Water is very essential for survival. Without water, life would be non-existent on planet earth. Although water is not expensive, but its availability is scarce in our country. Both availability and quality of drinking water in urban and rural areas are a cause of concern. On one hand, rural areas rely mainly on traditional sources of water, like rivers, ponds, wells and more recently tube-wells. On other hand, urban areas that get water from municipal authorities suffer more as the quantity is limited and water sources are contaminated with both bio and chemical pollutants. 21% of the diseases reported in India are water related, which is a reflection of the gravity of the situation.
Hydration, having enough water in the body is our primary requirement. We can survive without food for days, provided our body is hydrated enough to carry the bodily functions. Our body uses water in every activity that we do and the majority of it is supplied with drinking water. But when water is scarce, it causes dehydration, which leads to many problems. An even worse scenario is the consumption of polluted water. Water borne diseases are responsible for a large number of fatalities in India. Children in nearly 100 million homes in our country lack water, resulting in malnourishment in early age. All this leads to poor health, high medical costs and less efficiency, further aggravating the vicious cycle of poverty. Look at the staggering figures below, which shows how much effect poor water quality has on our economy, thus hampering the growth.
Closely related to the problem of proper drinking water is sanitation. Each day an average of 5,000 people die due to water and sanitation diseases that are easily preventable. The problem of sanitation, just like water is serious in low income settlements of urban areas or in rural part of the country. Slums of Mumbai, Kolkata, Chennai and Delhi are breeding grounds for diseases for its inhabitants. Old methods of portable toilets and latrines aggravates the situation as the number of people using these facilities in low income settlements is high in comparison to facilities. Also, we don’t have a good sewage system. Another major problem is defecating in open. 600 million people defecate in open in India, increasing the intensity of sanitation problem.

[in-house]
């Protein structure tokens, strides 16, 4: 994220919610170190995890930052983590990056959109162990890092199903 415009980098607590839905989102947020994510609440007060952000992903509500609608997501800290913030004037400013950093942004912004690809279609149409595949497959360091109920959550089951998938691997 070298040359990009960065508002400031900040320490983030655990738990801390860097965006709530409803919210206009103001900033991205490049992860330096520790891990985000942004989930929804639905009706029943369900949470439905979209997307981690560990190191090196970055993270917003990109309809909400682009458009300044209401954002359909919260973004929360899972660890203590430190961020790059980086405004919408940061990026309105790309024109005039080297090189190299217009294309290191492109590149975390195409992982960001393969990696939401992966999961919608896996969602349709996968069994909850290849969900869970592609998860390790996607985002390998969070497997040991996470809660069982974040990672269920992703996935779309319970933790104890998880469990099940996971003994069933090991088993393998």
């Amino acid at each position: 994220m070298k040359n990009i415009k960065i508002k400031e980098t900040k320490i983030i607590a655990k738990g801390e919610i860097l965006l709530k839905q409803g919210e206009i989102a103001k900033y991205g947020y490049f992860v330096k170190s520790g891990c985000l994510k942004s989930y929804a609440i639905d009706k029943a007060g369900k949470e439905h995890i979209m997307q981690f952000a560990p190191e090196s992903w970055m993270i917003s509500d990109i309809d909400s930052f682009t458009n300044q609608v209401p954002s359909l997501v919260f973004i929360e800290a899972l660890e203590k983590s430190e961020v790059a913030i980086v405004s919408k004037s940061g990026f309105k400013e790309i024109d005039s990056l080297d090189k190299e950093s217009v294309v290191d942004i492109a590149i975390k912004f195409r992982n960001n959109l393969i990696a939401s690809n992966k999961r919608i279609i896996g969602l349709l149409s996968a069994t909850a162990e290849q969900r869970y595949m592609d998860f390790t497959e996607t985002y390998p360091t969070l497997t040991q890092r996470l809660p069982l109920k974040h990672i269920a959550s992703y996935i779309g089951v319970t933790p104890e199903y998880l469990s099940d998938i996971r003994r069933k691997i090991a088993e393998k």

The solution provided by our government has been ineffective due to population, corruption and improper implementation. Both the unavailability of proper drinking water and sanitation has led to a surge in diseases like – diarrhea, cholera, typhoid, and even more serious ones like polio, infectious hepatitis, measles and malaria. The cumulative effect of both these problems has resulted in bad living conditions, increased medical expenses and poor growth of society. Our country’s sanitation is worse even in comparison with African nations (see chart below). And sadly, it is our children who bear the brunt of this problem.
The need of the hour is to develop and implement a program which solves the problem by teaching those who can bring a sustainable change. One such initiative is launched by Coca-Cola in association with TERI University and the U.S. Agency for International Development (USAID) known as Strengthening Water and Sanitation in Urban Settings in Kolkata. The WASH Programs under this initiative are designed to provide Water, Sanitation and Hygiene facilities to low income settlements. WASH Programs target to reach out to 50,000 beneficiaries in low income settlements and over 300 professionals and 2,500 children in municipal schools. Its aim is to teach and spread awareness, and only that can bring continued benefits and achieve a long term solution.
To be able to give our children a bright future, we need to provide basic facilities – water, sanitation and hygiene. It is only then we can dream of becoming a developed nation in the near future.